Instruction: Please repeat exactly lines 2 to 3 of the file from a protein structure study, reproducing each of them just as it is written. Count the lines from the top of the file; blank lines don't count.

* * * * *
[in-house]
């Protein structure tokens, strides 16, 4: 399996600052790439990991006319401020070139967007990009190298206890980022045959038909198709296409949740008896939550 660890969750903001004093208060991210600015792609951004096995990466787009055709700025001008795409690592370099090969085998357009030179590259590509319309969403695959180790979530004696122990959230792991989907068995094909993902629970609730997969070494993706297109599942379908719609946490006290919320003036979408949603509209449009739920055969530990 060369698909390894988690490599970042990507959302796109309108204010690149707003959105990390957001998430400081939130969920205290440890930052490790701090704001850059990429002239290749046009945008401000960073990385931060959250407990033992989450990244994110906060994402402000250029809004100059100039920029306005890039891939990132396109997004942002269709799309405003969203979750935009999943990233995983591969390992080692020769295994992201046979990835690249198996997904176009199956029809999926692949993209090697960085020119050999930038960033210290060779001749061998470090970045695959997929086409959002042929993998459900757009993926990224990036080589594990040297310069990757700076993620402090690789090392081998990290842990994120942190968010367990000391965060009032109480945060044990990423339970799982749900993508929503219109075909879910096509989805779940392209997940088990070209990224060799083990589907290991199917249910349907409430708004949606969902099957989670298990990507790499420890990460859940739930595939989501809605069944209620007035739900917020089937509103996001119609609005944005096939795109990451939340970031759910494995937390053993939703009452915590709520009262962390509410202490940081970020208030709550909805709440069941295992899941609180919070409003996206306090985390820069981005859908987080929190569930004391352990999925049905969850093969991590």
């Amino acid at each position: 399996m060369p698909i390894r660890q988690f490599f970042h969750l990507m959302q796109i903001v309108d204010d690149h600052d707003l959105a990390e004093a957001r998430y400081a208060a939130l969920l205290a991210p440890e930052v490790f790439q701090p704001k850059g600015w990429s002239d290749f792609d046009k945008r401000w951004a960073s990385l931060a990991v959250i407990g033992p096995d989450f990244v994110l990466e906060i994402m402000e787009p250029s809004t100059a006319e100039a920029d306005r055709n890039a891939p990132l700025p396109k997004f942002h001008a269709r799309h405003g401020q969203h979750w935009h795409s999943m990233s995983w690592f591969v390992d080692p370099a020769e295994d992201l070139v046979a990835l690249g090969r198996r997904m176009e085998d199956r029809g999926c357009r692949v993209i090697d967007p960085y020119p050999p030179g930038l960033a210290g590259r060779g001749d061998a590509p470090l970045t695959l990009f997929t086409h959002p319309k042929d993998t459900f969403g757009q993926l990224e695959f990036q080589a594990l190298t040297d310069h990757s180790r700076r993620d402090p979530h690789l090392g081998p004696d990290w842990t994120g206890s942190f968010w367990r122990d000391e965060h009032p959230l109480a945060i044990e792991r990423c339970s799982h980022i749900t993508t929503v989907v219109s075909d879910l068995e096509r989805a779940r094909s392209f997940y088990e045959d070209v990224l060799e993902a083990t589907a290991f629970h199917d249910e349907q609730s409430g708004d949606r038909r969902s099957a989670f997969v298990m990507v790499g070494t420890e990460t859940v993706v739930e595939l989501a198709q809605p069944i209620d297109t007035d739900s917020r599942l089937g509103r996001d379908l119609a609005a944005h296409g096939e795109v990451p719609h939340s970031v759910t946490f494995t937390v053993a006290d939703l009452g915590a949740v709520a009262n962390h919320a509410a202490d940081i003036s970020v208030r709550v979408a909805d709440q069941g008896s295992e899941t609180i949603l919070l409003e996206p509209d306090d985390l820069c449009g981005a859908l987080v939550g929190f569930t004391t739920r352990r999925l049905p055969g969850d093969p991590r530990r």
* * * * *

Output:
């Protein structure tokens, strides 16, 4: 399996600052790439990991006319401020070139967007990009190298206890980022045959038909198709296409949740008896939550 660890969750903001004093208060991210600015792609951004096995990466787009055709700025001008795409690592370099090969085998357009030179590259590509319309969403695959180790979530004696122990959230792991989907068995094909993902629970609730997969070494993706297109599942379908719609946490006290919320003036979408949603509209449009739920055969530990 060369698909390894988690490599970042990507959302796109309108204010690149707003959105990390957001998430400081939130969920205290440890930052490790701090704001850059990429002239290749046009945008401000960073990385931060959250407990033992989450990244994110906060994402402000250029809004100059100039920029306005890039891939990132396109997004942002269709799309405003969203979750935009999943990233995983591969390992080692020769295994992201046979990835690249198996997904176009199956029809999926692949993209090697960085020119050999930038960033210290060779001749061998470090970045695959997929086409959002042929993998459900757009993926990224990036080589594990040297310069990757700076993620402090690789090392081998990290842990994120942190968010367990000391965060009032109480945060044990990423339970799982749900993508929503219109075909879910096509989805779940392209997940088990070209990224060799083990589907290991199917249910349907409430708004949606969902099957989670298990990507790499420890990460859940739930595939989501809605069944209620007035739900917020089937509103996001119609609005944005096939795109990451939340970031759910494995937390053993939703009452915590709520009262962390509410202490940081970020208030709550909805709440069941295992899941609180919070409003996206306090985390820069981005859908987080929190569930004391352990999925049905969850093969991590």
């Amino acid at each position: 399996m060369p698909i390894r660890q988690f490599f970042h969750l990507m959302q796109i903001v309108d204010d690149h600052d707003l959105a990390e004093a957001r998430y400081a208060a939130l969920l205290a991210p440890e930052v490790f790439q701090p704001k850059g600015w990429s002239d290749f792609d046009k945008r401000w951004a960073s990385l931060a990991v959250i407990g033992p096995d989450f990244v994110l990466e906060i994402m402000e787009p250029s809004t100059a006319e100039a920029d306005r055709n890039a891939p990132l700025p396109k997004f942002h001008a269709r799309h405003g401020q969203h979750w935009h795409s999943m990233s995983w690592f591969v390992d080692p370099a020769e295994d992201l070139v046979a990835l690249g090969r198996r997904m176009e085998d199956r029809g999926c357009r692949v993209i090697d967007p960085y020119p050999p030179g930038l960033a210290g590259r060779g001749d061998a590509p470090l970045t695959l990009f997929t086409h959002p319309k042929d993998t459900f969403g757009q993926l990224e695959f990036q080589a594990l190298t040297d310069h990757s180790r700076r993620d402090p979530h690789l090392g081998p004696d990290w842990t994120g206890s942190f968010w367990r122990d000391e965060h009032p959230l109480a945060i044990e792991r990423c339970s799982h980022i749900t993508t929503v989907v219109s075909d879910l068995e096509r989805a779940r094909s392209f997940y088990e045959d070209v990224l060799e993902a083990t589907a290991f629970h199917d249910e349907q609730s409430g708004d949606r038909r969902s099957a989670f997969v298990m990507v790499g070494t420890e990460t859940v993706v739930e595939l989501a198709q809605p069944i209620d297109t007035d739900s917020r599942l089937g509103r996001d379908l119609a609005a944005h296409g096939e795109v990451p719609h939340s970031v759910t946490f494995t937390v053993a006290d939703l009452g915590a949740v709520a009262n962390h919320a509410a202490d940081i003036s970020v208030r709550v979408a909805d709440q069941g008896s295992e899941t609180i949603l919070l409003e996206p509209d306090d985390l820069c449009g981005a859908l987080v939550g929190f569930t004391t739920r352990r999925l049905p055969g969850d093969p991590r530990r």